regular readers will know one of the nightmare scenarios at Rescue
occurs when a bitch arrives here and is suspected of being pregnant.
In cases such as Pippa last year several questions need answering
before you merely solve the problem with surgery and in her case
of course she was so advanced that we had to let her have them.
January 2003 Libby was brought here from a sanctuary in Liverpool.
A Friend in that area had taken a day off to be her chauffeur.
She had completed her “days” waiting for her owner
to come forward, but he never did. This was actually a bit of
a surprise as she was a little stunner and so loving and friendly
and at only around a year old you could have been forgiven for
thinking that she was someone's pride and joy.
was immediately noticeable about her was that she appeared to
be IN SEASON. A trip to the vets confirmed that she was probably
at the end of this cycle and it didn’t need Sherlock Holmes
to tell us that she was probably at her most receptive peak time
whilst she had been actually wandering the streets of Liverpool.
it is wise to spey bitches midway between their seasons to prevent
any hormone imbalance occurring, but Libby was not going to wait
that long. If she had been caught—and God only knows by
what—the prospect of puppies at Waterside again was not
exactly filling anyone here with glee and delight.
vet advised us that the best time to neuter Libby and thus terminate
her pregnancy would be in 3 weeks. This, of course presented us
with a further problem—what to do with her for so long a
period and where could she recover post surgery.
was good ol’ Gayle and Kevin Mansell that answered this
call for help and they agreed to foster her and bring her through
this traumatic time. They had just been bereaved of their beautiful
Stafford, Khan, a cherished old boy who was both charismatic and
enigmatic, and they wanted to help others whilst not ready to
commit fully to another just yet.
help over the next few weeks was invaluable and of course we all
secretly wished that Libby would help them overcome their own
grief so much that they would adopt her themselves. But, it was
not to be, or they didn’t say!
hundred miles away in Shrewsbury one of our Life Friends Simon
Pryce was also grieving. He had rung to say that Caer a lovely
little bitch that Tracey O’Donovan had rescued several years
ago had just died.
Simon had once taken a photo of Caer which I had managed to get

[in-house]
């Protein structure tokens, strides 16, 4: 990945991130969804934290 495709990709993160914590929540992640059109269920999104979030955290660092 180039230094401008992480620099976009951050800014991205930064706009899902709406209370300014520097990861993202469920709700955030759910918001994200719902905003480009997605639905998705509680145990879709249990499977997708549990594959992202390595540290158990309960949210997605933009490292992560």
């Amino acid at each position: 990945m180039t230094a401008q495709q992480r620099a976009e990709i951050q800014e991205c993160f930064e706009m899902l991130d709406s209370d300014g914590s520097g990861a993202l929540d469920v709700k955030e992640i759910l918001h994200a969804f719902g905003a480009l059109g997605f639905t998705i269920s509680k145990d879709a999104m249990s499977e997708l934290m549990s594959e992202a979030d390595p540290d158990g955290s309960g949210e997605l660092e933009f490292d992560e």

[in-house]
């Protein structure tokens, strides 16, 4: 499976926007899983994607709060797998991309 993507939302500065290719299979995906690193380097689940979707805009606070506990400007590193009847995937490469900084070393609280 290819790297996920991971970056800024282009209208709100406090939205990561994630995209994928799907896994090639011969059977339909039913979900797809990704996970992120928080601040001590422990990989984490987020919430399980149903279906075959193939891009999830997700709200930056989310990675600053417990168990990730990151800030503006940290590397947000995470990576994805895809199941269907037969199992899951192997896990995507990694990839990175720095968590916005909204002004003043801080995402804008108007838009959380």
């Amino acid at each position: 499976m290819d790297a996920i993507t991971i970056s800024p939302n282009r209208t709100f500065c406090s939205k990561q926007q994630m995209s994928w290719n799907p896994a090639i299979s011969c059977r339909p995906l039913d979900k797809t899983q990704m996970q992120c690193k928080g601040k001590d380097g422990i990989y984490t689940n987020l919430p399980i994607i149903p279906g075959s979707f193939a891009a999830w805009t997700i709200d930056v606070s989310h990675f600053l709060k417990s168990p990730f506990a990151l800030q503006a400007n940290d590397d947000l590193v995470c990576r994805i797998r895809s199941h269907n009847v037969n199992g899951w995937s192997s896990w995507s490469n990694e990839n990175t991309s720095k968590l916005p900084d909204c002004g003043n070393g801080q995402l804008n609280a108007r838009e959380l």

published in the SBTC newsletter (1998 Issue) sat in his classic
TVR. Simon and his wife were devastated at their huge loss and
I delicately mentioned the plight of Libby to them.
was later that evening this sleek, but chunky silver monster glided
up the drive (no, it wasn’t Bob coming back from the pub!).
Simon had just three loves in life - his wife, his dog and THAT
CAR. He always adds …… “but not necessarily
in that order!”
that moment there was no doubt where Libby's future lay as of
course when she jumped into the TVR she really did look like she
had finally arrived.
story is typical of many cases who arrive here each year, but
her story does highlight how much we depend on our Friends. It
is true that the income from this source represents around 25%
of our total annual resources, but the contribution made on top
of that in voluntary care is immeasurable. The Friends has been
running for well over ten years now and boasts hundreds of members,
largely made up of people who have or have had one of our dogs.
As each of these treasures passes away, extremely sad as it is
this Rescue is left with a pool of experienced Stafford owners
that we MUST target and persuade them to use their, experience
to the full to help another. I truly believe that for the Staffordshire
Bull Terrier to survive it is that experience and the knowledge
of just exactly what it is you are responsible for is will enable
it to do so.
As long as we have the support of our Friends great things will
continue to be achieved. You are a great team to work with—even
if some of you do live abroad— being so far away doesn’t
mean you can’t be included (Our E-Group alone will see to
that and ensure you feel part of things).
case proves the Friends make that VITAL difference. The Rescue
here is manned solely by unpaid volunteers who do it purely because
of their love for this breed, and want to help. Money alone will
not solve all the Staffords problems and there is a very serious
side to this Rescue that means you can get your “hands on”
at anytime for as much and for as long as you like.
Homecheckers (vetting potential future homes), Chauffeurs, Taxiers
to and from the vets, dog walkers, fosterers and carers. Stafford
owners come from all walks of life, but unless we know what your
skills are in any field across the spectrum between typist to
Judge of the Realm we simply would not know who to ask for advice
and help if the dog has a problem.